On the basis of Marshall Rosenberg's nonviolent communication (NVC) we design trainings that focus on connection, commitment and efficiency.
Participants learn essential aspects of verbal and non-verbal language, receive support in expressing themselves clearly and learn to understand others, even if they are less clear.
Nonviolent Communication (GFK) According to Marshall B. Rosenberg
Nonviolent Communication is a communication concept that was developed by Marshall B.Rosenberg in the early 1960s due to the American civil rights movements he was involved with and engaged in.
The GFK is based on the basic attitude of an appreciative interaction between people. It helps people to improve the flow of communication and contributes to peaceful solutions in conflicts, in all human areas. Empathy, which Rosenberg considers to be the basic prerequisite for successful communication, plays the most important role here. He believes that the form in which we communicate with each other is decisive in determining whether we are ready to develop empathy for each other and whether we can meet our needs.
The unprejudiced and honest interaction in non-violent communication focuses on the needs and feelings behind actions and conflicts.
FOUR STEPS ...
... OF NONVIOLENT COMMUNICATION
What can I perceive with my senses - see, hear, smell, taste, savour, touch? When we formulate an observation without evaluation, this is an important prerequisite for ensuring that our interlocutor does not immediately encounter resistance. If our counterpart contradicts us, it is useful to think about whether we have actually named an observation.
Emotions are indicators of whether our needs are being met or not. We should always remember that nobody can make us feel. Our feelings are neither good nor bad. Depending on how we interpret the situation, our feelings arise - we "think" our feelings ourselves...
All people have the same needs - but often not at the same time. Needs can be met in many different ways, although we often have a preferred strategy for meeting a need. The fulfilment of a need is independent of a specific person. And sometimes it is necessary to grieve when the preferred strategy is not possible at the moment. Then we can think about what our second best strategy could be?
A request differs from a demand in that a "no" can be accepted. The requests should be very specific and formulated for the present moment. Only in the "now" can our interlocutor act. Furthermore, it is very helpful if we formulate our request positively, i.e. we say what we want and not what we do not want. This increases the likelihood that we can meet our needs.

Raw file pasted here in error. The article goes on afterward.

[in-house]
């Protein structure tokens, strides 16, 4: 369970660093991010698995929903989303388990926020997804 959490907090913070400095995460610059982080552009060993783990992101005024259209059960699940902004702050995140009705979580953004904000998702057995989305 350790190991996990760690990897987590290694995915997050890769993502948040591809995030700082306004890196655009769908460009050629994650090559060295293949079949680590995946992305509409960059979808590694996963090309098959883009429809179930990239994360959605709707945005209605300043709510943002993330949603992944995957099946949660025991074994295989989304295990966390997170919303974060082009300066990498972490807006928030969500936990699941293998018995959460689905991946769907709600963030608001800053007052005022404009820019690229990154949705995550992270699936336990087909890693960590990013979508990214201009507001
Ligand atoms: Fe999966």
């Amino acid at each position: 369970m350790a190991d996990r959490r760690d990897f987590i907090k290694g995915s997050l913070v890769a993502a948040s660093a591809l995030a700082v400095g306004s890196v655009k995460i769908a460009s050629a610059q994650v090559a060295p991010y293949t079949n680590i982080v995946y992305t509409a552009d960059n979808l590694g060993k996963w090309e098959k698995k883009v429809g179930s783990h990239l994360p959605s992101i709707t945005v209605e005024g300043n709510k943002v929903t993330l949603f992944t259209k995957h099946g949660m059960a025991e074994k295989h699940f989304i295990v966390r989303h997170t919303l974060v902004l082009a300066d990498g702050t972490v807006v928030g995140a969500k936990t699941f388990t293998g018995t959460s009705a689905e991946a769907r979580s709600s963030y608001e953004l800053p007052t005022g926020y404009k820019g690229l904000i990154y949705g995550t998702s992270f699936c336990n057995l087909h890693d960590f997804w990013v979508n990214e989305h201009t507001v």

A conflict can be the cause of a stressful life situation, but it is not the only one.
- an important personal decision (separation? dismissal? relocation? move for health reasons?)
- the desire for a new perspective (in partnership, at work, in a team at work or in a sports club)
- Dissatisfaction with the way people deal with each other (conflict culture, use of language, distribution of tasks, bullying, sincerity)
- a crisis situation (loss of job, sudden serious illness, multiple burdens, burnout, change in family situation such as birth, children leaving home, retirement)
- depressive phases (recurring pain or discomfort from past events)
Empathic accompaniment is another helpful method of non-violent communication in addition to dispute resolution in the event of conflict. In contrast to mediation, it is very well suited for individuals, but can be used just as successfully for two-person relationships, groups or teams as a method of clarification.
In empathic contact, the coach helps you - alone or together - to gain access to your feelings, to what is alive inside you and to gain clarity about your concerns. On the basis of this clarification, you will independently develop your own solutions and as a result you will have a concrete action plan set out in writing. You will thus experience that you can find your own path to inner balance and strength.
In depressive phases, Empathic Support helps you to recognise and accept the unfulfilled needs that led to the painful experiences. You can direct your energy back to the present.
This process leads to relief, relief, change of perspective, relaxation and new joy of life.
This process is useful in all situations where we are angry with others or ourselves. Step by step it helps to get access to the underlying feelings and unfulfilled needs.
It is important to leave enough space for judgements and evaluations. Many people believe that GFK practitioners should not have judgements and that evaluations are undesirable. I do not share this idea.
AS human beings we need judgements and evaluations so that we can orient ourselves more easily. To train this off would deprive us of an important possibility to react. It would be helpful, however, if we were nevertheless aware that our thoughts and judgements are created by ourselves alone. No one else is responsible for this.
In "difficult" situations it is up to us to question the judgements and find out what they stand for? Which needs are not being met at the moment? And what is my feeling when this need is not fulfilled?
With the anger and guilt process we can answer exactly these questions and thus become capable of acting again to find sustainable solutions which can fulfill the needs of all.
In nonviolent communication we distinguish between four ways of reacting to a difficult statement by another.
The first two are usually very familiar to us: assigning blame to the other or assigning blame to ourselves. These reaction patterns do not usually help to create a constructive climate for discussion.
An empathetic attitude, with me and the other person, helps to defuse the situation and create a basis for discussion in which the fulfilment of needs and interests becomes possible again.